HTML and CSS Reference
In-Depth Information
Every input element—those you intend to process, at least—requires a name attribute so it can be
associated with its value when a user submits the form. Technically, name is an optional attribute, and isn't
required for a valid document so a validator may not indicate an error if it's missing. But a markup validator
won't know what you intend to do with the form data so it can't automatically determine which inputs
require names.
The type attribute specifies the particular type of control the element represents, from simple text fields to
checkboxes to image buttons, tailored for particular types of data. A number of new input types (or states
of the input element, as the spec refers to them) have been introduced in HTML5, as well as many new
attributes that extend and enhance the functionality of the humble form field.
Browser support for some of the new input types is inconsistent at the time of this writing, but browsers are
updating rapidly and adding new features in every release. Even so, HTML5 has been designed from the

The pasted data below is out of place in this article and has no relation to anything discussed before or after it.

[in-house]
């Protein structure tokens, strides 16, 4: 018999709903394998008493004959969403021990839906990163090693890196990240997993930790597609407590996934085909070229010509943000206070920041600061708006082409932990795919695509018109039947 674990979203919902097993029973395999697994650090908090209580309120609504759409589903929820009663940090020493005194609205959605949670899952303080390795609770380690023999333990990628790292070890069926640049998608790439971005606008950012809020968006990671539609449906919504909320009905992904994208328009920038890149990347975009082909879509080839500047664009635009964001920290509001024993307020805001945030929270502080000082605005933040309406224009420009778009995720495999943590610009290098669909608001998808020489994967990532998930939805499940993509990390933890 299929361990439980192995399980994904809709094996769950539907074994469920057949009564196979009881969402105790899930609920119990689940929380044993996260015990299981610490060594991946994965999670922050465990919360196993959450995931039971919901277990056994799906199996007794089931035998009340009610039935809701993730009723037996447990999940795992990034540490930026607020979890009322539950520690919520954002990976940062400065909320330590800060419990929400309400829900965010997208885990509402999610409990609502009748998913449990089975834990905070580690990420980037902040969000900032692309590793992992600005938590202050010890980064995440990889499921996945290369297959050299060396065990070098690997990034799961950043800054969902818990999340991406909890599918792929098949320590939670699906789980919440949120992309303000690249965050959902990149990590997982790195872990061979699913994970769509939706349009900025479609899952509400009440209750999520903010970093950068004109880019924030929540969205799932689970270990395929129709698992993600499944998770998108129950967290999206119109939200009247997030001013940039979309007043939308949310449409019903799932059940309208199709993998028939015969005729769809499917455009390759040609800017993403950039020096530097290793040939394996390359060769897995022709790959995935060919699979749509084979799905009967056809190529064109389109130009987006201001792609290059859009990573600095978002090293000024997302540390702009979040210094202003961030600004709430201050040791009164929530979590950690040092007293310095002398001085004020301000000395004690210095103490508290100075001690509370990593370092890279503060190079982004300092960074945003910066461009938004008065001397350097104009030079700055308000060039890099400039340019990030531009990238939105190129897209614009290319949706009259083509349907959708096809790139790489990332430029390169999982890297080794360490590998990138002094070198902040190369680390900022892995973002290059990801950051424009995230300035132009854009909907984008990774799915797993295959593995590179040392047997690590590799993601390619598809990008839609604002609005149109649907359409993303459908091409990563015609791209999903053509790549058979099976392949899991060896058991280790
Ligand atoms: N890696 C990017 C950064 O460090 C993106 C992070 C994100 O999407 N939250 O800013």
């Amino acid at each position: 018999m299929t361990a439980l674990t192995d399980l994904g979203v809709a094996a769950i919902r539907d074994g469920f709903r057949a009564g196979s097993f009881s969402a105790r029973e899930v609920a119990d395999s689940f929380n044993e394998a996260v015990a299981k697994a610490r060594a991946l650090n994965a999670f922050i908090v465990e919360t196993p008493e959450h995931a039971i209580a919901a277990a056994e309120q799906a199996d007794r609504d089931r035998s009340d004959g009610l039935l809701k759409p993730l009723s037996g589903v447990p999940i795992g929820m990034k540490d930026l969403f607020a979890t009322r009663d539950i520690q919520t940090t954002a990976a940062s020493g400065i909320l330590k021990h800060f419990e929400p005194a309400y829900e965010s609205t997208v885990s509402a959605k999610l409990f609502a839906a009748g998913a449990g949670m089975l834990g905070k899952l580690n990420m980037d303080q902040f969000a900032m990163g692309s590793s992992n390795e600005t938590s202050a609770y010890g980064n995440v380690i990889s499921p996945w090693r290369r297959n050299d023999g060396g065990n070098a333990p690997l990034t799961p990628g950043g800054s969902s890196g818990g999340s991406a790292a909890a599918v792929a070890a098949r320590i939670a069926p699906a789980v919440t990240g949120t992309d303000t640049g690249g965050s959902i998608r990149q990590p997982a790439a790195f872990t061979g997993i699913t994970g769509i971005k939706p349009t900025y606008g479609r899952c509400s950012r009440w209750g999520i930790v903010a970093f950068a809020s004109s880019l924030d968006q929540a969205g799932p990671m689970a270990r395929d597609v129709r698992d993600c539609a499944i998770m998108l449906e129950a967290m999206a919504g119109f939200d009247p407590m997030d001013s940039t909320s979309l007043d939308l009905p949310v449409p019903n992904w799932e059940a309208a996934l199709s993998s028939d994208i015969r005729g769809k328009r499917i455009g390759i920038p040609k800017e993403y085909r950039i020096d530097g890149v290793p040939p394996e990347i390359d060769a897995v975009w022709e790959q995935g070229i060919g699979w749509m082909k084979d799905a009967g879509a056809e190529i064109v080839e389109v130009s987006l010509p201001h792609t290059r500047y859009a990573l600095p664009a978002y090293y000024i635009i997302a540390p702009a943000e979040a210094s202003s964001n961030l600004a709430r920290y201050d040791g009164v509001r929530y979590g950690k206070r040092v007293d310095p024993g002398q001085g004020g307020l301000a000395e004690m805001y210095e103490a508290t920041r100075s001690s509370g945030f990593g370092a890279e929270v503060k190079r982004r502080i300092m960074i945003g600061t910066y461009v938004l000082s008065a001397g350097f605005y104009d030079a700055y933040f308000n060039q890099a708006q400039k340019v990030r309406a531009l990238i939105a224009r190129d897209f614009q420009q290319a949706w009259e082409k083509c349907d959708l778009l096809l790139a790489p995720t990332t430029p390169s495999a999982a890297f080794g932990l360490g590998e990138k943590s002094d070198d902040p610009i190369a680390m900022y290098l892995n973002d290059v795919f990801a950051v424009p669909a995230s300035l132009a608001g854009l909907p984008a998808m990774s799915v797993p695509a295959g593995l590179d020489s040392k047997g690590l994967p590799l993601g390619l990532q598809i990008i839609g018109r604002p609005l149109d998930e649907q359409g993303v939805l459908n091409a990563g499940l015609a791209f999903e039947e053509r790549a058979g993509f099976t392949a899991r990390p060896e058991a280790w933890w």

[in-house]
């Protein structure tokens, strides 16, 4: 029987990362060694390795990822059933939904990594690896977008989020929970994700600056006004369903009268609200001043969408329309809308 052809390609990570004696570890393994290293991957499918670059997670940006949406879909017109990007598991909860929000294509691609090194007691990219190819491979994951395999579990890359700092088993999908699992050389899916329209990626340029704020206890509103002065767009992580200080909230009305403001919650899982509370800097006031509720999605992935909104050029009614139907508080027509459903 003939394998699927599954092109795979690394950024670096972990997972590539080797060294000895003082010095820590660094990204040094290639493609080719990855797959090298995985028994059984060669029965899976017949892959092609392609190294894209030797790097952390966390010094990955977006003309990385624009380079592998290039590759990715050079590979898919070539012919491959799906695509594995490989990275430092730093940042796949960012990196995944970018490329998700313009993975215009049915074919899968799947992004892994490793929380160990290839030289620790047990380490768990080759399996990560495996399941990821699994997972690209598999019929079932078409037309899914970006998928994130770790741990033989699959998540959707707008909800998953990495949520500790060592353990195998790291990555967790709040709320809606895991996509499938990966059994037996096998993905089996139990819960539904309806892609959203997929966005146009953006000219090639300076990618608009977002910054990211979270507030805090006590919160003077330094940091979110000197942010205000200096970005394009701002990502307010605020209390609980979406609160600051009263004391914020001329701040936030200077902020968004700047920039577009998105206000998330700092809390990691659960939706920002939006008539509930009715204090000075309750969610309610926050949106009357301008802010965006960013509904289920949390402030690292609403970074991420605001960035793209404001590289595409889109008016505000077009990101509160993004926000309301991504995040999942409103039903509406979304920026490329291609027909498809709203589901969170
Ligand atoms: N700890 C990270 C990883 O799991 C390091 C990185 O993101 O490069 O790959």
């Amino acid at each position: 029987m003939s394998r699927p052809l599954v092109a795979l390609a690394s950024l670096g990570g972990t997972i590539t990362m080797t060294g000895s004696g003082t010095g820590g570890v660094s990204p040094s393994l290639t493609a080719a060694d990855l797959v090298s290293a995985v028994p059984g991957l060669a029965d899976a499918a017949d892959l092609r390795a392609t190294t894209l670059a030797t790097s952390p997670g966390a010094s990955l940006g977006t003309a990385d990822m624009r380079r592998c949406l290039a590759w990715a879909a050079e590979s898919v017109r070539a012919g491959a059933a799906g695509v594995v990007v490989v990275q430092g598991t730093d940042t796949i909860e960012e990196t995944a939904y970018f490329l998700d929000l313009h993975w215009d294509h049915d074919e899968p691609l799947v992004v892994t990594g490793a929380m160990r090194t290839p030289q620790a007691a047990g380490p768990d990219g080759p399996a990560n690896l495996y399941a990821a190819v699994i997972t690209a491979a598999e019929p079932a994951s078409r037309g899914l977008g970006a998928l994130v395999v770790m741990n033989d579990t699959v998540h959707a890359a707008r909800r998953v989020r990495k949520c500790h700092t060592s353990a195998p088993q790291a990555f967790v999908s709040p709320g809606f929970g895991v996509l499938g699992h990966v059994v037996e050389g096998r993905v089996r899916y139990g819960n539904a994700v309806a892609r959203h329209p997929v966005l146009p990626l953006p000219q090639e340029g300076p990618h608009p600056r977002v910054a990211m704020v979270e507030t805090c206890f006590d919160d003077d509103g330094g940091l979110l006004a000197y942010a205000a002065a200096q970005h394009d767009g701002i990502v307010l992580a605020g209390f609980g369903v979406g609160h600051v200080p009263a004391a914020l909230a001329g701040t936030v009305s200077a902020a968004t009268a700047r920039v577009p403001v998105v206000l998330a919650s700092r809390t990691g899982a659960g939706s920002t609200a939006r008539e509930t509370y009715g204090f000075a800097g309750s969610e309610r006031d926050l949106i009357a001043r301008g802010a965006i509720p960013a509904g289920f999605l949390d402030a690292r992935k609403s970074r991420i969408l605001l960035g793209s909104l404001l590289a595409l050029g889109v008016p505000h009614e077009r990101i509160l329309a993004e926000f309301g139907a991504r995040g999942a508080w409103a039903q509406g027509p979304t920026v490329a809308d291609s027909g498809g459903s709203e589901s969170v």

ground up to be backwards compatible with older user-agents, and any unrecognized input type simply
reverts to an ordinary text field that can still accept any value your users might enter. In this section we'll
cover the full range of input types, both old and new.
Required Attributes
name : Identifies the control so it can be matched with its value when the form is submitted. A
markup validator may not generate an error if this attribute is missing, but it's required in order to
successfully handle the form. Notable exceptions are input type="submit" or input
type="reset" , which don't always require names because their values aren't necessarily
submitted with the data set.
Optional Attributes
accept : Includes a comma-separated list of accepted file MIME types (only for input
type="file" ).
alt : Specifies an alternative text description for an image when the image isn't available (only for
input type="image" ).
autocomplete : This attribute is new in HTML5 and specifies whether browsers should be
allowed to automatically complete the input field, either by filling in locally stored values or by
suggesting previously entered text as the user types. This will only work if you also enable auto-
completion for the parent form element. The attribute accepts the values on or off , with on being
the default when the attribute is missing. Auto-completion is really handy for often-entered
information such as a shipping address, but you could disable it for a more sensitive field such as
a credit card number.
autofocus : This Boolean attribute is new in HTML5 and indicates that the control should
automatically receive focus when the page loads.
checked : A Boolean attribute that, when present, sets an initial checked state for checkboxes or
radio buttons (only for input type="checkbox" and input type="radio") .
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